Thinking in Threes: Debbi Michiko Florence

I’m so excited to have my fun and talented friend, Debbi Michiko Florence, on the blog today. Before we get to her interview, I want to first share a little about our friendship.

I first got to know Debbi years and years ago (something like 14!) in the then hopping and exciting world of LiveJournal.

There were quite a few of us, writers and authors who stumbled across each other in one fashion or another, who started blogs there. We formed a community, talking and chatting through posts and comments, learning about each other’s lives and families, discussing writing and books.

I lost track of many of those friends through the years, reconnecting with some when Facebook became the thing. But there was one friend I hadn’t found again. Debbi.

In April, I went on an impulsive and exciting trip to Boston and NYC with my CP and friend, Elaine Vickers. Elaine arranged a fun night out on the town with her agent and many of her agency sisters while we were in Boston.

 So, let me paint this picture for you. Elaine and I were sitting at a long dining table in a private room in a beautiful restaurant. We were some of the first to arrive. Ladies were trickling in every few minutes. We’re chatting and getting to know each other. And then in walks Debbi Michiko Florence. I jumped up from the table, rushing to throw my arms around her. Here was my friend! In real life!

 manddebbiWe walked next to each other on the way to the theater after dinner, talking and chatting a hundred miles a minute, trying to share and catch up as fast as we could. We’ve emailed back and forth, asking questions, and sharing bits and pieces of our lives. It’s been fantastic!

Maybe this is a cautionary tale. Writing friends are the best kind of friends. And when you find good ones, make sure you keep track of them! You won’t always be as lucky as me and find them again in Boston.

Now for the interview!



Hi! I’m Debbi Michiko Florence, author of the early reader chapter book series Dorothy and Toto (Picture Window Books/2016) and the upcoming chapter book series Jasmine Toguchi (FSG/July 11, 2017). I’m an animal lover and a former zoo educator. I live with my husband (Bob), 2 ducks (Darcy & Lizzy), a bunny (Aki), and a betta fish (Samurai).

Planner, Pantser or Hybrid? Give us three insights into your drafting process.

1. Fast draft a shitty first draft.
2. Spend a lot of time getting to know and developing characters, and studying my
3. Revise, get feedback, revise (rinse and repeat).

Top three places you love to write?

The Word Nest (my awesome writing studio)


The screened-in porch (on cooler summer days)
On retreat anywhere with writing friends (good company keeps me focused)

What are your go-to craft books?dorothy2

Make A Scene: Crafting a Powerful Story One Scene at a Time by Jorden Rosenfeld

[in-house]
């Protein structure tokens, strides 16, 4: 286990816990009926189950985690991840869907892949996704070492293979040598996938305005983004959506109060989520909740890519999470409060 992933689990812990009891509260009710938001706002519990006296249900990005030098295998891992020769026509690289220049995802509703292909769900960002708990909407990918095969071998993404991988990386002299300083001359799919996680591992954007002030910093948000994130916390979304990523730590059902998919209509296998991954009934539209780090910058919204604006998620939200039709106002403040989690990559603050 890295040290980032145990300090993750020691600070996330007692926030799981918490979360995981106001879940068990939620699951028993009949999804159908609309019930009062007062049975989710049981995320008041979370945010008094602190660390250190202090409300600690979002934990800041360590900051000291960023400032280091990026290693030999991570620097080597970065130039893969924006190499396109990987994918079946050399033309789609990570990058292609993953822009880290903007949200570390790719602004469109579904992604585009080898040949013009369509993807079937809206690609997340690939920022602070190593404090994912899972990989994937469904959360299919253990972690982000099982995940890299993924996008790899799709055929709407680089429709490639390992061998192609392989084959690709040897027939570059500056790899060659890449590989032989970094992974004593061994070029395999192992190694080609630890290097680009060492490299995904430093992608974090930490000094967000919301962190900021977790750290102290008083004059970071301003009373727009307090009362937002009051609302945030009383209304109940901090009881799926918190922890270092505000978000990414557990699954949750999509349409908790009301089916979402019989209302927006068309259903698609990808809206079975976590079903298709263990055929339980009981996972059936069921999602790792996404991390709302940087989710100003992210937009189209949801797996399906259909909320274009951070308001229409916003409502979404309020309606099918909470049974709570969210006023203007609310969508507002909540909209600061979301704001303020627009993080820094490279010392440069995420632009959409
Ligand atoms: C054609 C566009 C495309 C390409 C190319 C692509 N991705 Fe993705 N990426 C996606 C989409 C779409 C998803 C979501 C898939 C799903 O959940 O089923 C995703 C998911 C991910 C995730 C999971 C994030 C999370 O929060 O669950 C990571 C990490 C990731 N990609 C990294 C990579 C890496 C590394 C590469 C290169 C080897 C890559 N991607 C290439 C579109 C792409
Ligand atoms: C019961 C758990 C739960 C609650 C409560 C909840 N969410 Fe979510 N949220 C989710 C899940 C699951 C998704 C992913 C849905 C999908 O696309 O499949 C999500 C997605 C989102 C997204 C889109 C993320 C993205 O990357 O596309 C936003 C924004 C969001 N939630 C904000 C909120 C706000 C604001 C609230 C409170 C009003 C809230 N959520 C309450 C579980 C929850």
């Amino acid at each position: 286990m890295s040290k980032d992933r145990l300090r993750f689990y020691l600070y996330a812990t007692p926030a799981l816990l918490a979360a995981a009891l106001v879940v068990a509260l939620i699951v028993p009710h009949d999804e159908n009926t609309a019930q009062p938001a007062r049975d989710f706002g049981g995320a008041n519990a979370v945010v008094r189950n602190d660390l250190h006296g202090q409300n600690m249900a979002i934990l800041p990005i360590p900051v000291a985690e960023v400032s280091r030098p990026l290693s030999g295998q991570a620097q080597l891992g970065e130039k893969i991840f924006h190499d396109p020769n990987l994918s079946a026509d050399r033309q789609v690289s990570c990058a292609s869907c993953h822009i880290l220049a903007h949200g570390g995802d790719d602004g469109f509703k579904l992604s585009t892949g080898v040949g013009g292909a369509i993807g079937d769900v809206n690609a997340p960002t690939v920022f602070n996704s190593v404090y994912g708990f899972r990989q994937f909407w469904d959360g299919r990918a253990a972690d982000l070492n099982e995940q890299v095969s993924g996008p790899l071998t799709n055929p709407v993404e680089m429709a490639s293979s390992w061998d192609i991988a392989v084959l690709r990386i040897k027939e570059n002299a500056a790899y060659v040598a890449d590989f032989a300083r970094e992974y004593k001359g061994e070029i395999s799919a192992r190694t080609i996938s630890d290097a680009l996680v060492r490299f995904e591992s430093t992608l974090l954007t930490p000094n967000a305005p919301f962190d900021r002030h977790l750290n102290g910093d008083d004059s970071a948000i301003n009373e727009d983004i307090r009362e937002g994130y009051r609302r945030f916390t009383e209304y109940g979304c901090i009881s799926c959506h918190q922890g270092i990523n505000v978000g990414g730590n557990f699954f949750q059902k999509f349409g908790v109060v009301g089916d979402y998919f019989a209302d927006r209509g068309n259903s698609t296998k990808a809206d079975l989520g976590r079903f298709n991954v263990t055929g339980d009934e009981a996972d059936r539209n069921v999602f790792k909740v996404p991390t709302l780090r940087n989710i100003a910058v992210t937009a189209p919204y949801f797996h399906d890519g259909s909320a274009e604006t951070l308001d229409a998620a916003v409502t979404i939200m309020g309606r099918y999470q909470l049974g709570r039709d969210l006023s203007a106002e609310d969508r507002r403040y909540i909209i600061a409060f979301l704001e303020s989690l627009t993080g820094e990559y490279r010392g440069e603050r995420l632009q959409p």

Save the Cat by Blake Snyder
and while not strictly a craft book, I re-read often
Bird by Bird by Anne Lamott for inspiration

Thank youuuuuu!

Thank YOU for being here, Debbi!

Erin Shakespear writes middle grade fantasy full of magic, adventure, and quirky creatures. With six kids, her days are full of the same things (heavy on the quirky creatures). She also likes to dabble at photography, longboarding, and pretending she’s a grand artist.

Thinking in Threes: Tricia Lawrence

It’s time for another round of Thinking in Threes, where we an agent, editor, or author three questions and they answer each with three(ish) answers. Today’s guest: the fabulous Tricia Lawrence of the Erin Murphy Literary Agency. We were able to snag this whip-smart agent for the Writing for Charity conference this year, so in advance of that event, Tricia agreed to answer a few questions for us. I met Tricia several years ago and she’s felt like a friend since that very first meeting–so kind and funny and warm.

Tricia is the “Pacific Northwest branch” of EMLA—born and raised in Oregon, and now lives in Seattle. After 20 years of working as a developmental and production-based editor (from kids books to college textbooks, but mostly college textbooks), she joined the EMLA team in March 2011 as a social media strategist.

Tricia represents picture books/chapter books that look at the world in a unique and unusual way, with characters that are alive both on and off the page, and middle grade and young adult fiction and nonfiction that offers strong worldbuilding, wounded narrators, and stories that grab a reader and won’t let go.
Tricia loves hiking, camping out in the woods, and collecting rocks. She loves BBC America and anything British. She has way too many books and not enough bookshelves.
Without further ado, here’s the interview, including a bonus question and answer!
TTOF: What are the differences between “Similar to another project – I want!” and “Too close – I can’t”?
It’s usually “Too close – I can’t.” But if I’m on the fence about someone’s work (usually the author newly submitting), I’ll have a discussion with them and ask questions about the direction the work is going. That’s often where most situations either are found to not be an issue or we realize it is an issue. But most of the time, I just have that sense that the work seems really familiar and especially when thinking about editors I would send it to, if I’m already sending and submitting something, I just can’t take on another.
TTOF: What forthcoming or recently released projects are you excited about?
I have two amazing MG novels coming in fall 2016 and I’m so excited about both. The first is Heather Bouwman’s A CRACK IN THE SEA, from Putnam, and it’s a multi-protagonist historical fiction tale that examines the circumstances around finding new homes in this world . . . or in another world. It’s sort of a new mythology for immigrants who set sail in perilous seas. The second is Elly Swartz’s FINDING PERFECT, from FSG, a contemporary about a young girl who is trying to gain some semblance of order on her life that has gone upside down. Both are beautifully written, and I’m so excited for them to be published.
TTOF: What’s on your wish list right now?
I’m really hungry for novels, novels, novels. I want something I have not seen before, something historical and rich or fantasy and world-building. Give me a dose of magical realism and I’m usually hooked. Picture books are tough for me now because I have such amazing folks on my list and so I have to be very careful, but I’d love to find something dark (huge fan of Jon Klassen’s I WANT MY HAT BACK) and I’m a big fan of beautiful prose picture book texts. I rep some good rhymers, though, too, so surprise me!